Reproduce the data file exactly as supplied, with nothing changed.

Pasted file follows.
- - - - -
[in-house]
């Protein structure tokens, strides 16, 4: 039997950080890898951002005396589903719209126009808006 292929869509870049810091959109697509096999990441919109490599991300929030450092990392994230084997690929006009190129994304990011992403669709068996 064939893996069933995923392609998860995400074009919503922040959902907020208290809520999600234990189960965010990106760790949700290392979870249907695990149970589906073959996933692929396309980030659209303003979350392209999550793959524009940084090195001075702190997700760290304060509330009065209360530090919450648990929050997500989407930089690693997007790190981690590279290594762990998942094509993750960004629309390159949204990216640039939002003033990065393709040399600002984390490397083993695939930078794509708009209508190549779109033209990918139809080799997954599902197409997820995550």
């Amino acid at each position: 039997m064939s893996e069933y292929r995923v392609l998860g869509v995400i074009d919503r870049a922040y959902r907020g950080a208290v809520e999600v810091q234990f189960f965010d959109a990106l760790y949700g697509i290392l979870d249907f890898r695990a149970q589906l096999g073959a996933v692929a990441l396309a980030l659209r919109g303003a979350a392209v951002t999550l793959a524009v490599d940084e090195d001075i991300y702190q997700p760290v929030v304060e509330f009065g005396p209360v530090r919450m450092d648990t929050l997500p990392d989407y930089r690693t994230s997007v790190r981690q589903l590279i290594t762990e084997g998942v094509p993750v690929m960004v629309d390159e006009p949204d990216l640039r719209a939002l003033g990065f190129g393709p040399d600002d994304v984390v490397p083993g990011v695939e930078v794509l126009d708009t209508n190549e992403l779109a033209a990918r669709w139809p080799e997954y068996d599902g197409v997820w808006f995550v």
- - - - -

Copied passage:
[in-house]
């Protein structure tokens, strides 16, 4: 039997950080890898951002005396589903719209126009808006 292929869509870049810091959109697509096999990441919109490599991300929030450092990392994230084997690929006009190129994304990011992403669709068996 064939893996069933995923392609998860995400074009919503922040959902907020208290809520999600234990189960965010990106760790949700290392979870249907695990149970589906073959996933692929396309980030659209303003979350392209999550793959524009940084090195001075702190997700760290304060509330009065209360530090919450648990929050997500989407930089690693997007790190981690590279290594762990998942094509993750960004629309390159949204990216640039939002003033990065393709040399600002984390490397083993695939930078794509708009209508190549779109033209990918139809080799997954599902197409997820995550």
């Amino acid at each position: 039997m064939s893996e069933y292929r995923v392609l998860g869509v995400i074009d919503r870049a922040y959902r907020g950080a208290v809520e999600v810091q234990f189960f965010d959109a990106l760790y949700g697509i290392l979870d249907f890898r695990a149970q589906l096999g073959a996933v692929a990441l396309a980030l659209r919109g303003a979350a392209v951002t999550l793959a524009v490599d940084e090195d001075i991300y702190q997700p760290v929030v304060e509330f009065g005396p209360v530090r919450m450092d648990t929050l997500p990392d989407y930089r690693t994230s997007v790190r981690q589903l590279i290594t762990e084997g998942v094509p993750v690929m960004v629309d390159e006009p949204d990216l640039r719209a939002l003033g990065f190129g393709p040399d600002d994304v984390v490397p083993g990011v695939e930078v794509l126009d708009t209508n190549e992403l779109a033209a990918r669709w139809p080799e997954y068996d599902g197409v997820w808006f995550v």